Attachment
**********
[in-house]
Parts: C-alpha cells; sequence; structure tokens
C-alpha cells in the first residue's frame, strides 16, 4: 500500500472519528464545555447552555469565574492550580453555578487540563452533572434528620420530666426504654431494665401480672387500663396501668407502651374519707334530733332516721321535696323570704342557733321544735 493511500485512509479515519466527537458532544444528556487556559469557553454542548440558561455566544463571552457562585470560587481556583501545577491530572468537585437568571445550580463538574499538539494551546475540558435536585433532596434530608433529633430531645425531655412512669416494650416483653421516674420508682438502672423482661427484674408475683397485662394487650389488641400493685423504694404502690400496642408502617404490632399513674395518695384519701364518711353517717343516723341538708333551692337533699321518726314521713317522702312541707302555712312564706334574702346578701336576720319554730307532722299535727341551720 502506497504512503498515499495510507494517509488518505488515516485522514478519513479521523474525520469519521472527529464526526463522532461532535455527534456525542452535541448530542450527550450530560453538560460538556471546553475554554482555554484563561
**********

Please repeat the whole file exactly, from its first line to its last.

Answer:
[in-house]
Parts: C-alpha cells; sequence; structure tokens
C-alpha cells in the first residue's frame, strides 16, 4: 500500500472519528464545555447552555469565574492550580453555578487540563452533572434528620420530666426504654431494665401480672387500663396501668407502651374519707334530733332516721321535696323570704342557733321544735 493511500485512509479515519466527537458532544444528556487556559469557553454542548440558561455566544463571552457562585470560587481556583501545577491530572468537585437568571445550580463538574499538539494551546475540558435536585433532596434530608433529633430531645425531655412512669416494650416483653421516674420508682438502672423482661427484674408475683397485662394487650389488641400493685423504694404502690400496642408502617404490632399513674395518695384519701364518711353517717343516723341538708333551692337533699321518726314521713317522702312541707302555712312564706334574702346578701336576720319554730307532722299535727341551720 502506497504512503498515499495510507494517509488518505488515516485522514478519513479521523474525520469519521472527529464526526463522532461532535455527534456525542452535541448530542450527550450530560453538560460538556471546553475554554482555554484563561